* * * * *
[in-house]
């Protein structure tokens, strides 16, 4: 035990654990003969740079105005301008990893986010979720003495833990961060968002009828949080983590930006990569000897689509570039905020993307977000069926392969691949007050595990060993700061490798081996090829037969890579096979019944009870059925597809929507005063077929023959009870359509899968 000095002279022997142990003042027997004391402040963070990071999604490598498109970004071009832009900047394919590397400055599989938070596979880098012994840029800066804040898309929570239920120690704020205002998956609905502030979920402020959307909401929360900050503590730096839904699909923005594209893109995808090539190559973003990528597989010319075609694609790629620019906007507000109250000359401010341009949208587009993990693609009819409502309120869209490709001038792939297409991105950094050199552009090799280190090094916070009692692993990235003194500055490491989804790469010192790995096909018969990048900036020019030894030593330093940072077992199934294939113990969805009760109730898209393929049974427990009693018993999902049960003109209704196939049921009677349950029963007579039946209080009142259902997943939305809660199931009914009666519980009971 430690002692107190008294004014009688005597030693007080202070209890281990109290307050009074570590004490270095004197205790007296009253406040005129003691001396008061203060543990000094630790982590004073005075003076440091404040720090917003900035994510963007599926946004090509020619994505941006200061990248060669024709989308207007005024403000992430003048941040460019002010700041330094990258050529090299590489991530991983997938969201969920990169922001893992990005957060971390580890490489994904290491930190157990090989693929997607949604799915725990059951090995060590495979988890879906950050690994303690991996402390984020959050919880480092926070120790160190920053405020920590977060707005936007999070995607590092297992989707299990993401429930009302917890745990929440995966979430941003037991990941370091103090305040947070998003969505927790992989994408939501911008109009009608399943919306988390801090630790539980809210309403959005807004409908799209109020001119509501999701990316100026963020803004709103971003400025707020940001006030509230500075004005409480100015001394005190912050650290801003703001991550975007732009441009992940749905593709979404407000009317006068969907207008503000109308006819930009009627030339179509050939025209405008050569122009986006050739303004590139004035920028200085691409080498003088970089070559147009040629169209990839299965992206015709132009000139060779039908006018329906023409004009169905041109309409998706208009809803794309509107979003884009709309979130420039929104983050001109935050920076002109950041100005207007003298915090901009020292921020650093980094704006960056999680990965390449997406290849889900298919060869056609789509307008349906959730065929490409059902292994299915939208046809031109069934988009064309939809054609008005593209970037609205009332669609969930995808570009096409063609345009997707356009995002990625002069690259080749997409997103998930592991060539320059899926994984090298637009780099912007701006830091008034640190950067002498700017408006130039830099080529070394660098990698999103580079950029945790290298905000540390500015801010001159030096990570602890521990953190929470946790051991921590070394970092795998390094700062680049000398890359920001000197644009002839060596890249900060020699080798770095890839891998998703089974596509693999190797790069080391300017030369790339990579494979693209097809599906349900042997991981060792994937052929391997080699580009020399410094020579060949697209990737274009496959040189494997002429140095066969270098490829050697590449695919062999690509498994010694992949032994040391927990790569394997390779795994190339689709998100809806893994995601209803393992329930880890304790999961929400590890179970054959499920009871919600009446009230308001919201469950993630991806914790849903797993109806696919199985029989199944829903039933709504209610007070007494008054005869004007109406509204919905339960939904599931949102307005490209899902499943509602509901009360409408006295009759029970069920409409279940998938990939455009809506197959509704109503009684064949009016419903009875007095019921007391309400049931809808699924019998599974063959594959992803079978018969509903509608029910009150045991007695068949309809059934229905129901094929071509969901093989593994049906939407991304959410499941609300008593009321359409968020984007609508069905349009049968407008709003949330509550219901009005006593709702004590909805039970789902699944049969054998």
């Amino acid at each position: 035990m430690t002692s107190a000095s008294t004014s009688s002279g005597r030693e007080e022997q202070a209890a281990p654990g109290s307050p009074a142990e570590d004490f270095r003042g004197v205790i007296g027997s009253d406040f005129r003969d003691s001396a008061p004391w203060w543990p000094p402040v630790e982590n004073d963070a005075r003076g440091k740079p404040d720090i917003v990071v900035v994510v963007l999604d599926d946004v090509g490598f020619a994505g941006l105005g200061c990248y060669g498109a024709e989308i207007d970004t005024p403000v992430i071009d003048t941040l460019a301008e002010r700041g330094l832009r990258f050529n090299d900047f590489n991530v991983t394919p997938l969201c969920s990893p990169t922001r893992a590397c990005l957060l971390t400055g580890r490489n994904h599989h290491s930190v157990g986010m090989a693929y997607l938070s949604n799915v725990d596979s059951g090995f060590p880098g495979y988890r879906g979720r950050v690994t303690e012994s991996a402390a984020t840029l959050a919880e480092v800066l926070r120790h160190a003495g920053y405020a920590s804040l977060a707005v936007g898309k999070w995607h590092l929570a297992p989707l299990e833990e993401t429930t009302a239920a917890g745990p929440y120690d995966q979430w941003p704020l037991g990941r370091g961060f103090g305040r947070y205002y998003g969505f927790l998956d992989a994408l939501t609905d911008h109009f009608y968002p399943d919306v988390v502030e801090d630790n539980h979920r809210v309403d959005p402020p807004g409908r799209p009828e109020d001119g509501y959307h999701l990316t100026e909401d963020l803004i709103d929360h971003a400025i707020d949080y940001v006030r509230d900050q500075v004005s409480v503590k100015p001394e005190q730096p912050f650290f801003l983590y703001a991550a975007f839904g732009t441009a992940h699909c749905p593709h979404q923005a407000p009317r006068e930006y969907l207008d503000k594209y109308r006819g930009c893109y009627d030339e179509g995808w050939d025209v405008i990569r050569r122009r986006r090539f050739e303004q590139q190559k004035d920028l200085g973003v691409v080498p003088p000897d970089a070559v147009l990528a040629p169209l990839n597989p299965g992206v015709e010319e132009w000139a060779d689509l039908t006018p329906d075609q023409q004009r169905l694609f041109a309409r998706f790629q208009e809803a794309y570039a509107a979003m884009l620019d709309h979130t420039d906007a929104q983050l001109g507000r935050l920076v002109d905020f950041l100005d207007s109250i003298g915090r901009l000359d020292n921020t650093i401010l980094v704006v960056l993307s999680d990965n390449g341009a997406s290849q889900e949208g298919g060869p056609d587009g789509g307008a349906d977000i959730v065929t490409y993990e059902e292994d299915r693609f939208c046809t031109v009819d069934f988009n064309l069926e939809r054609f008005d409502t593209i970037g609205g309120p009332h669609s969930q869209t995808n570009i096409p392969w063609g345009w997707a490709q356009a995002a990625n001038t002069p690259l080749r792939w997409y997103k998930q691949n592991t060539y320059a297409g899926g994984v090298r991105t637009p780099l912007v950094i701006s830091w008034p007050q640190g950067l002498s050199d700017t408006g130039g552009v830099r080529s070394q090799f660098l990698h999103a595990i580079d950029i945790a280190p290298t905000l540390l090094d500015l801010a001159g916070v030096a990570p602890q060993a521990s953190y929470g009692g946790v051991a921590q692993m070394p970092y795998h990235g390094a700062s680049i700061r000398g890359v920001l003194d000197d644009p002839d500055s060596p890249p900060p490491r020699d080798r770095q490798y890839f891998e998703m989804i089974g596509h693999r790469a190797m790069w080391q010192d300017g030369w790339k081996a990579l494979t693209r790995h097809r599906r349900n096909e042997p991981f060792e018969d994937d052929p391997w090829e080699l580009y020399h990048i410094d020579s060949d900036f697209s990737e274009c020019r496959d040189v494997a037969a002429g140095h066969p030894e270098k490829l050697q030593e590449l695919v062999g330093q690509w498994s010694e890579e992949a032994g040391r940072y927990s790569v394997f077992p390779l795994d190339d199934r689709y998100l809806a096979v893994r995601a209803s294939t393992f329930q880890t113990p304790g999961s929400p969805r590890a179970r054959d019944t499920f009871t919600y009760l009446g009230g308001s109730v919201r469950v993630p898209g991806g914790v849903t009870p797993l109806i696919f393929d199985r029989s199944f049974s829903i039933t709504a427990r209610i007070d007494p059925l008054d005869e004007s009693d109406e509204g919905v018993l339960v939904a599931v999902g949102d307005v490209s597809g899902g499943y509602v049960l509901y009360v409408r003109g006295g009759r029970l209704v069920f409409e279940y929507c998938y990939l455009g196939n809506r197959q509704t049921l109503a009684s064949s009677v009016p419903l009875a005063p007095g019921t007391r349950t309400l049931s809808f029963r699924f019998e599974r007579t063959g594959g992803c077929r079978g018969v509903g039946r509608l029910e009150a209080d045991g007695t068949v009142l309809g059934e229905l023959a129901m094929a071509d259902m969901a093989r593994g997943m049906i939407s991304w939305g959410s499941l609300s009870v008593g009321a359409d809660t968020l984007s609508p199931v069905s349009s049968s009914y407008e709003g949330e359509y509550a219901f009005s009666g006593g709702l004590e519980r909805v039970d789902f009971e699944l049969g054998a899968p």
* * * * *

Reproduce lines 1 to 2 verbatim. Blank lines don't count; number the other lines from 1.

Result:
[in-house]
């Protein structure tokens, strides 16, 4: 035990654990003969740079105005301008990893986010979720003495833990961060968002009828949080983590930006990569000897689509570039905020993307977000069926392969691949007050595990060993700061490798081996090829037969890579096979019944009870059925597809929507005063077929023959009870359509899968 000095002279022997142990003042027997004391402040963070990071999604490598498109970004071009832009900047394919590397400055599989938070596979880098012994840029800066804040898309929570239920120690704020205002998956609905502030979920402020959307909401929360900050503590730096839904699909923005594209893109995808090539190559973003990528597989010319075609694609790629620019906007507000109250000359401010341009949208587009993990693609009819409502309120869209490709001038792939297409991105950094050199552009090799280190090094916070009692692993990235003194500055490491989804790469010192790995096909018969990048900036020019030894030593330093940072077992199934294939113990969805009760109730898209393929049974427990009693018993999902049960003109209704196939049921009677349950029963007579039946209080009142259902997943939305809660199931009914009666519980009971 430690002692107190008294004014009688005597030693007080202070209890281990109290307050009074570590004490270095004197205790007296009253406040005129003691001396008061203060543990000094630790982590004073005075003076440091404040720090917003900035994510963007599926946004090509020619994505941006200061990248060669024709989308207007005024403000992430003048941040460019002010700041330094990258050529090299590489991530991983997938969201969920990169922001893992990005957060971390580890490489994904290491930190157990090989693929997607949604799915725990059951090995060590495979988890879906950050690994303690991996402390984020959050919880480092926070120790160190920053405020920590977060707005936007999070995607590092297992989707299990993401429930009302917890745990929440995966979430941003037991990941370091103090305040947070998003969505927790992989994408939501911008109009009608399943919306988390801090630790539980809210309403959005807004409908799209109020001119509501999701990316100026963020803004709103971003400025707020940001006030509230500075004005409480100015001394005190912050650290801003703001991550975007732009441009992940749905593709979404407000009317006068969907207008503000109308006819930009009627030339179509050939025209405008050569122009986006050739303004590139004035920028200085691409080498003088970089070559147009040629169209990839299965992206015709132009000139060779039908006018329906023409004009169905041109309409998706208009809803794309509107979003884009709309979130420039929104983050001109935050920076002109950041100005207007003298915090901009020292921020650093980094704006960056999680990965390449997406290849889900298919060869056609789509307008349906959730065929490409059902292994299915939208046809031109069934988009064309939809054609008005593209970037609205009332669609969930995808570009096409063609345009997707356009995002990625002069690259080749997409997103998930592991060539320059899926994984090298637009780099912007701006830091008034640190950067002498700017408006130039830099080529070394660098990698999103580079950029945790290298905000540390500015801010001159030096990570602890521990953190929470946790051991921590070394970092795998390094700062680049000398890359920001000197644009002839060596890249900060020699080798770095890839891998998703089974596509693999190797790069080391300017030369790339990579494979693209097809599906349900042997991981060792994937052929391997080699580009020399410094020579060949697209990737274009496959040189494997002429140095066969270098490829050697590449695919062999690509498994010694992949032994040391927990790569394997390779795994190339689709998100809806893994995601209803393992329930880890304790999961929400590890179970054959499920009871919600009446009230308001919201469950993630991806914790849903797993109806696919199985029989199944829903039933709504209610007070007494008054005869004007109406509204919905339960939904599931949102307005490209899902499943509602509901009360409408006295009759029970069920409409279940998938990939455009809506197959509704109503009684064949009016419903009875007095019921007391309400049931809808699924019998599974063959594959992803079978018969509903509608029910009150045991007695068949309809059934229905129901094929071509969901093989593994049906939407991304959410499941609300008593009321359409968020984007609508069905349009049968407008709003949330509550219901009005006593709702004590909805039970789902699944049969054998």